Responding to a post-recession environment that is favoring the affluent, new-home builders are targeting wealthier buyers, leaving fewer options for entry-level house hunters.
Pulte Homes, K. Hovnanian Homes, D.R. Horton and other major builders are constructing pricier homes, according to The Wall Street Journal, to meet the demands of move-up buyers. These new homes typically cost $300,000 more than the average first-time buyer can afford.
Builders, not buyers, are movin' on up
Sales of lower-priced homes have been falling off since the recession, causing builders of those homes to move to higher-priced properties. KB Home, for example, saw its percentage of first-time buyers drop from 67 percent in the second quarter of 2012 to 54 percent in the second quarter this year. The builder has since moved up in price point, with the average selling price of one of its homes rising 22 percent in the past year to $299,100.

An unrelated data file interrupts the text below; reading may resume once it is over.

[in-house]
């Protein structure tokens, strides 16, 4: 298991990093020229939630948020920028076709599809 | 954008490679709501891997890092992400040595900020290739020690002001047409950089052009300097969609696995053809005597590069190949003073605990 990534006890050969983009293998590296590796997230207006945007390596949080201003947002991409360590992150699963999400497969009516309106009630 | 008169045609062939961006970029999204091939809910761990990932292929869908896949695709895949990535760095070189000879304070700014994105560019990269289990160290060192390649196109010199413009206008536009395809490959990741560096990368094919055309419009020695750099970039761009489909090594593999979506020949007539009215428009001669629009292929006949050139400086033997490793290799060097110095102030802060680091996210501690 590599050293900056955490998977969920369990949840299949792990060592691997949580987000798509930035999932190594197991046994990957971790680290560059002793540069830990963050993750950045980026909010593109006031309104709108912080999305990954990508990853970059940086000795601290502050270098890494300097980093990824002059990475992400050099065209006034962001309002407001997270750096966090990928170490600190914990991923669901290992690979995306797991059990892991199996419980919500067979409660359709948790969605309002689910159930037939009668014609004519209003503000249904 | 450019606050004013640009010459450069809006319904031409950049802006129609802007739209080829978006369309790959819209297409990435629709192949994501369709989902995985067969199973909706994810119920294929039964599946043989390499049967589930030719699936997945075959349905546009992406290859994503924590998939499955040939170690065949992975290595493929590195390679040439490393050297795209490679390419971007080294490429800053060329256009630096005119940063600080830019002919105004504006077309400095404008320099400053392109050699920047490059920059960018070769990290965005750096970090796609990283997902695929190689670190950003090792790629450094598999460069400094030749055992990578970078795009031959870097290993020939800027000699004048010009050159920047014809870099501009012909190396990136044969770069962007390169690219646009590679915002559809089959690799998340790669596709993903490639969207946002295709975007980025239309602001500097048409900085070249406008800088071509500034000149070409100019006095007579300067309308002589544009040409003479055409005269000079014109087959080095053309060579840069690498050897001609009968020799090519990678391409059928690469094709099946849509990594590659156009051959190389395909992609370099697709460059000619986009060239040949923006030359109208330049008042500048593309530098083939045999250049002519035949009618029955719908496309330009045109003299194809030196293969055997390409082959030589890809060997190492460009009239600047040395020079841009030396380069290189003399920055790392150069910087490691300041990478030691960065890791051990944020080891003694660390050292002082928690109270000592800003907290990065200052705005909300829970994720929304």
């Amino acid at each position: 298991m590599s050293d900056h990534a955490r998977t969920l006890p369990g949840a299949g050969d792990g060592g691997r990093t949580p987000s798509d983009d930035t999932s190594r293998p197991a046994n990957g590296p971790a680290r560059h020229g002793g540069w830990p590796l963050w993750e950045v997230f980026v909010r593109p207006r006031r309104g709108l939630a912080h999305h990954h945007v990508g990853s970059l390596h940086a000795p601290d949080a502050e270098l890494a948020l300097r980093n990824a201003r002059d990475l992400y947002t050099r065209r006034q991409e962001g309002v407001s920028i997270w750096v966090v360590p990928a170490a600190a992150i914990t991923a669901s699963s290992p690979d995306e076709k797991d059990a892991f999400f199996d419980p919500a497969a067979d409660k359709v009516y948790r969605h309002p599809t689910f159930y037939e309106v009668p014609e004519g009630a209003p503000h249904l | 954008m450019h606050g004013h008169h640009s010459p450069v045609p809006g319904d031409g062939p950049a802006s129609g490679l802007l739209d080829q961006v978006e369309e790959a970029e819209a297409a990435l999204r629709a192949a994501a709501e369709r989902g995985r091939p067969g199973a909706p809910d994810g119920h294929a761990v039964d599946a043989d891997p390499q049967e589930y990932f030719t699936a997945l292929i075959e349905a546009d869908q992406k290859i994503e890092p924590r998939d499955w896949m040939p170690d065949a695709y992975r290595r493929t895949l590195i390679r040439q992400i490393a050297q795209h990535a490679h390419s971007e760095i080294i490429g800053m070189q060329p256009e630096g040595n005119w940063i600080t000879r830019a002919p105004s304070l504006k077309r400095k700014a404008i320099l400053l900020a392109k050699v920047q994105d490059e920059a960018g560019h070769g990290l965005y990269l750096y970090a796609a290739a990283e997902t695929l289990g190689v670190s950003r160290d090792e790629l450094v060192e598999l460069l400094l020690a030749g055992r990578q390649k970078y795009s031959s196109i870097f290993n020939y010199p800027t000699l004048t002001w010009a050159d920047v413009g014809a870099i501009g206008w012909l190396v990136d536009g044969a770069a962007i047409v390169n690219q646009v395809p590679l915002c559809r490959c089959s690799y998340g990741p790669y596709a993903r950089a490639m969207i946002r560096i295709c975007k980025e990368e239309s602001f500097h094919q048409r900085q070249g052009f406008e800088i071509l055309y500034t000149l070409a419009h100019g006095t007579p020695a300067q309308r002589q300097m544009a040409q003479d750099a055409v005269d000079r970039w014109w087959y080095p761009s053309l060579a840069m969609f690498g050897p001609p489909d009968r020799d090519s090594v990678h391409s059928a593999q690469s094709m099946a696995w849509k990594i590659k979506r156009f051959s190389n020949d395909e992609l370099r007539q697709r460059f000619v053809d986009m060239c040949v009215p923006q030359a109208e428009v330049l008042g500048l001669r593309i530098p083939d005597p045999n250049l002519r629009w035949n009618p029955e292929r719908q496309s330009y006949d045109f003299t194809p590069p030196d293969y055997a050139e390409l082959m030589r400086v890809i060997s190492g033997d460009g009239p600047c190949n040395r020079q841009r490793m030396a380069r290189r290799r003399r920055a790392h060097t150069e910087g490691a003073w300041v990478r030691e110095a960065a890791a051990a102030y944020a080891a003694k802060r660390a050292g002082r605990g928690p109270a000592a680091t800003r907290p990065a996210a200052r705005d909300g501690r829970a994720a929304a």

Some of the reasons for the shift include a drop in the number of first-time buyers, the rise in mortgage rates, and stricter lending requirements. Additionally, the affluent tend to have more money invested in the stock market -- which has been on a bull run -- and have seen greater increases in the values of their existing homes.
David Crowe, chief economist for the National Association of Home Builders, told The Wall Street Journal that it could be years before first-time buyers get back in the market and, in the meantime, builders are catering to wealthier buyers who don't have a problem obtaining a mortgage or paying a sizable down payment.
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